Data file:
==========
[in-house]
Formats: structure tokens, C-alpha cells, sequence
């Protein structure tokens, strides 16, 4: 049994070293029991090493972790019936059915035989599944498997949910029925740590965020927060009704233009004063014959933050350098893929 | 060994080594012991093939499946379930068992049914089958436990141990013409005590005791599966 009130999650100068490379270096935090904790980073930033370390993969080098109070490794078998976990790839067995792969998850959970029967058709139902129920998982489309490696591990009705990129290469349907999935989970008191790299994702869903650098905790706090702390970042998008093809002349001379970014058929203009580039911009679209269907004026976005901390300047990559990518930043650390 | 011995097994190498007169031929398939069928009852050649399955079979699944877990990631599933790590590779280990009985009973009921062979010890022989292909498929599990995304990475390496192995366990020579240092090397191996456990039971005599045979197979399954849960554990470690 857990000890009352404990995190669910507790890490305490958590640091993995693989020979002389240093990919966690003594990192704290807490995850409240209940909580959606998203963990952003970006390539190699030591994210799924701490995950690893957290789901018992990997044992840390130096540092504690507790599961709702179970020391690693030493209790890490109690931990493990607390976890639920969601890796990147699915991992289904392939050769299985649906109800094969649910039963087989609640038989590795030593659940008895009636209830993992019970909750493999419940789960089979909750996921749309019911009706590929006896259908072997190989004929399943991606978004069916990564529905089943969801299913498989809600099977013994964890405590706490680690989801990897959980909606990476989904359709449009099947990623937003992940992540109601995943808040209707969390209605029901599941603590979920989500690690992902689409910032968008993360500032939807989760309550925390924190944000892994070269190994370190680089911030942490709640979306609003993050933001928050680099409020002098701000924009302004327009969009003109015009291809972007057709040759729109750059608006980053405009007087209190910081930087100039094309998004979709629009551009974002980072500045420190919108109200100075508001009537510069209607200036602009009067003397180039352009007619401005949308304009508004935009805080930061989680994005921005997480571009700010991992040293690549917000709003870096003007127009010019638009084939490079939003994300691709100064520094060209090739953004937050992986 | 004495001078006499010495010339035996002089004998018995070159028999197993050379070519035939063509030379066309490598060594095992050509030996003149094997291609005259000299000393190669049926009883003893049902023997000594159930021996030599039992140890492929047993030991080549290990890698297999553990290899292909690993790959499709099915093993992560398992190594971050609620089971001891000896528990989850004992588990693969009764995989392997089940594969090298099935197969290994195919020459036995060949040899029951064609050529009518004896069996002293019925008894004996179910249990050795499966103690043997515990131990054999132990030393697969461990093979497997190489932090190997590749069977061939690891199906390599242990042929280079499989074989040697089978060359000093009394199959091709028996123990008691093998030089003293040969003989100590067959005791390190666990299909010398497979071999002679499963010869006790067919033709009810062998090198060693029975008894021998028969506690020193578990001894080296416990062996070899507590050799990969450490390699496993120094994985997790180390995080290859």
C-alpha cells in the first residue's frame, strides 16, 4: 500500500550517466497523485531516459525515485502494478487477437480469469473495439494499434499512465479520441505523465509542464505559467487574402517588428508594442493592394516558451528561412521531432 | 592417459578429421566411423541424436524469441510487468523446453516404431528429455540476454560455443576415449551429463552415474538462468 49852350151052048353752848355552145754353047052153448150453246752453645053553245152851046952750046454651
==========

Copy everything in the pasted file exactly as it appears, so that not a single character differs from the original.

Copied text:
[in-house]
Formats: structure tokens, C-alpha cells, sequence
């Protein structure tokens, strides 16, 4: 049994070293029991090493972790019936059915035989599944498997949910029925740590965020927060009704233009004063014959933050350098893929 | 060994080594012991093939499946379930068992049914089958436990141990013409005590005791599966 009130999650100068490379270096935090904790980073930033370390993969080098109070490794078998976990790839067995792969998850959970029967058709139902129920998982489309490696591990009705990129290469349907999935989970008191790299994702869903650098905790706090702390970042998008093809002349001379970014058929203009580039911009679209269907004026976005901390300047990559990518930043650390 | 011995097994190498007169031929398939069928009852050649399955079979699944877990990631599933790590590779280990009985009973009921062979010890022989292909498929599990995304990475390496192995366990020579240092090397191996456990039971005599045979197979399954849960554990470690 857990000890009352404990995190669910507790890490305490958590640091993995693989020979002389240093990919966690003594990192704290807490995850409240209940909580959606998203963990952003970006390539190699030591994210799924701490995950690893957290789901018992990997044992840390130096540092504690507790599961709702179970020391690693030493209790890490109690931990493990607390976890639920969601890796990147699915991992289904392939050769299985649906109800094969649910039963087989609640038989590795030593659940008895009636209830993992019970909750493999419940789960089979909750996921749309019911009706590929006896259908072997190989004929399943991606978004069916990564529905089943969801299913498989809600099977013994964890405590706490680690989801990897959980909606990476989904359709449009099947990623937003992940992540109601995943808040209707969390209605029901599941603590979920989500690690992902689409910032968008993360500032939807989760309550925390924190944000892994070269190994370190680089911030942490709640979306609003993050933001928050680099409020002098701000924009302004327009969009003109015009291809972007057709040759729109750059608006980053405009007087209190910081930087100039094309998004979709629009551009974002980072500045420190919108109200100075508001009537510069209607200036602009009067003397180039352009007619401005949308304009508004935009805080930061989680994005921005997480571009700010991992040293690549917000709003870096003007127009010019638009084939490079939003994300691709100064520094060209090739953004937050992986 | 004495001078006499010495010339035996002089004998018995070159028999197993050379070519035939063509030379066309490598060594095992050509030996003149094997291609005259000299000393190669049926009883003893049902023997000594159930021996030599039992140890492929047993030991080549290990890698297999553990290899292909690993790959499709099915093993992560398992190594971050609620089971001891000896528990989850004992588990693969009764995989392997089940594969090298099935197969290994195919020459036995060949040899029951064609050529009518004896069996002293019925008894004996179910249990050795499966103690043997515990131990054999132990030393697969461990093979497997190489932090190997590749069977061939690891199906390599242990042929280079499989074989040697089978060359000093009394199959091709028996123990008691093998030089003293040969003989100590067959005791390190666990299909010398497979071999002679499963010869006790067919033709009810062998090198060693029975008894021998028969506690020193578990001894080296416990062996070899507590050799990969450490390699496993120094994985997790180390995080290859």
C-alpha cells in the first residue's frame, strides 16, 4: 500500500550517466497523485531516459525515485502494478487477437480469469473495439494499434499512465479520441505523465509542464505559467487574402517588428508594442493592394516558451528561412521531432 | 592417459578429421566411423541424436524469441510487468523446453516404431528429455540476454560455443576415449551429463552415474538462468 49852350151052048353752848355552145754353047052153448150453246752453645053553245152851046952750046454651